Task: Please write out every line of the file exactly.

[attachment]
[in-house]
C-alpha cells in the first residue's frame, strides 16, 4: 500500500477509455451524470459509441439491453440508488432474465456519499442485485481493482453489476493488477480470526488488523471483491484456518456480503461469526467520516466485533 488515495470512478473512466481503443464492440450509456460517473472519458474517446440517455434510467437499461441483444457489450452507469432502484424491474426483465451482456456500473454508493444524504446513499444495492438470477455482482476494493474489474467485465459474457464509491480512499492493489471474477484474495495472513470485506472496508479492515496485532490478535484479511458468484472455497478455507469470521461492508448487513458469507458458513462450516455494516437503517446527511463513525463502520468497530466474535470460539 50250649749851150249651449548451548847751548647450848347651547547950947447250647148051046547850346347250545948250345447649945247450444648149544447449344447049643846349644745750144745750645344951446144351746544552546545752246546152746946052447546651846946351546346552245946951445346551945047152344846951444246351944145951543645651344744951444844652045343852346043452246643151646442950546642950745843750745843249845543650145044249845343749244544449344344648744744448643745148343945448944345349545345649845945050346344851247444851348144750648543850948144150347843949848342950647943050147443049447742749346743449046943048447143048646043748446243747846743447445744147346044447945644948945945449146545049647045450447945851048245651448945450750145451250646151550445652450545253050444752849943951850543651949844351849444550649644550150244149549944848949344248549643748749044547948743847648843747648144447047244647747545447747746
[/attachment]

[in-house]
C-alpha cells in the first residue's frame, strides 16, 4: 500500500477509455451524470459509441439491453440508488432474465456519499442485485481493482453489476493488477480470526488488523471483491484456518456480503461469526467520516466485533 488515495470512478473512466481503443464492440450509456460517473472519458474517446440517455434510467437499461441483444457489450452507469432502484424491474426483465451482456456500473454508493444524504446513499444495492438470477455482482476494493474489474467485465459474457464509491480512499492493489471474477484474495495472513470485506472496508479492515496485532490478535484479511458468484472455497478455507469470521461492508448487513458469507458458513462450516455494516437503517446527511463513525463502520468497530466474535470460539 50250649749851150249651449548451548847751548647450848347651547547950947447250647148051046547850346347250545948250345447649945247450444648149544447449344447049643846349644745750144745750645344951446144351746544552546545752246546152746946052447546651846946351546346552245946951445346551945047152344846951444246351944145951543645651344744951444844652045343852346043452246643151646442950546642950745843750745843249845543650145044249845343749244544449344344648744744448643745148343945448944345349545345649845945050346344851247444851348144750648543850948144150347843949848342950647943050147443049447742749346743449046943048447143048646043748446243747846743447445744147346044447945644948945945449146545049647045450447945851048245651448945450750145451250646151550445652450545253050444752849943951850543651949844351849444550649644550150244149549944848949344248549643748749044547948743847648843747648144447047244647747545447747746